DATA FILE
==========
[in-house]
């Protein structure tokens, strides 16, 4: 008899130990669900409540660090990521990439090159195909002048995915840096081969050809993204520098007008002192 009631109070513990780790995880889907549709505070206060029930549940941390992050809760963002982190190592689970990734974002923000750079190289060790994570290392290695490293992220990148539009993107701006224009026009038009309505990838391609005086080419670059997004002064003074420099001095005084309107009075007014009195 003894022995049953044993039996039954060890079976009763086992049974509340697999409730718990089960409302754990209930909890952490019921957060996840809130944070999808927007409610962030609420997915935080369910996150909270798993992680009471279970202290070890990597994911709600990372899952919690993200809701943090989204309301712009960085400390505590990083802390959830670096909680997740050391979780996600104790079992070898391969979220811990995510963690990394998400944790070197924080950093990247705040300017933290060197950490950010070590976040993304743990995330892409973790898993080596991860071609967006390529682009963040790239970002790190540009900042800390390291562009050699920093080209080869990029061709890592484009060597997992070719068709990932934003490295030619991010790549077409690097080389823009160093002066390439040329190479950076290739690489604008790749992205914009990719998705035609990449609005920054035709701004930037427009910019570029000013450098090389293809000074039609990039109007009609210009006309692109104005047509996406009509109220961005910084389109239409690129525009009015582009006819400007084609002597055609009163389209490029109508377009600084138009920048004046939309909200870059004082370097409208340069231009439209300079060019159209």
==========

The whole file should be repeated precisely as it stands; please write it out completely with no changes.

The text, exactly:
[in-house]
């Protein structure tokens, strides 16, 4: 008899130990669900409540660090990521990439090159195909002048995915840096081969050809993204520098007008002192 009631109070513990780790995880889907549709505070206060029930549940941390992050809760963002982190190592689970990734974002923000750079190289060790994570290392290695490293992220990148539009993107701006224009026009038009309505990838391609005086080419670059997004002064003074420099001095005084309107009075007014009195 003894022995049953044993039996039954060890079976009763086992049974509340697999409730718990089960409302754990209930909890952490019921957060996840809130944070999808927007409610962030609420997915935080369910996150909270798993992680009471279970202290070890990597994911709600990372899952919690993200809701943090989204309301712009960085400390505590990083802390959830670096909680997740050391979780996600104790079992070898391969979220811990995510963690990394998400944790070197924080950093990247705040300017933290060197950490950010070590976040993304743990995330892409973790898993080596991860071609967006390529682009963040790239970002790190540009900042800390390291562009050699920093080209080869990029061709890592484009060597997992070719068709990932934003490295030619991010790549077409690097080389823009160093002066390439040329190479950076290739690489604008790749992205914009990719998705035609990449609005920054035709701004930037427009910019570029000013450098090389293809000074039609990039109007009609210009006309692109104005047509996406009509109220961005910084389109239409690129525009009015582009006819400007084609002597055609009163389209490029109508377009600084138009920048004046939309909200870059004082370097409208340069231009439209300079060019159209």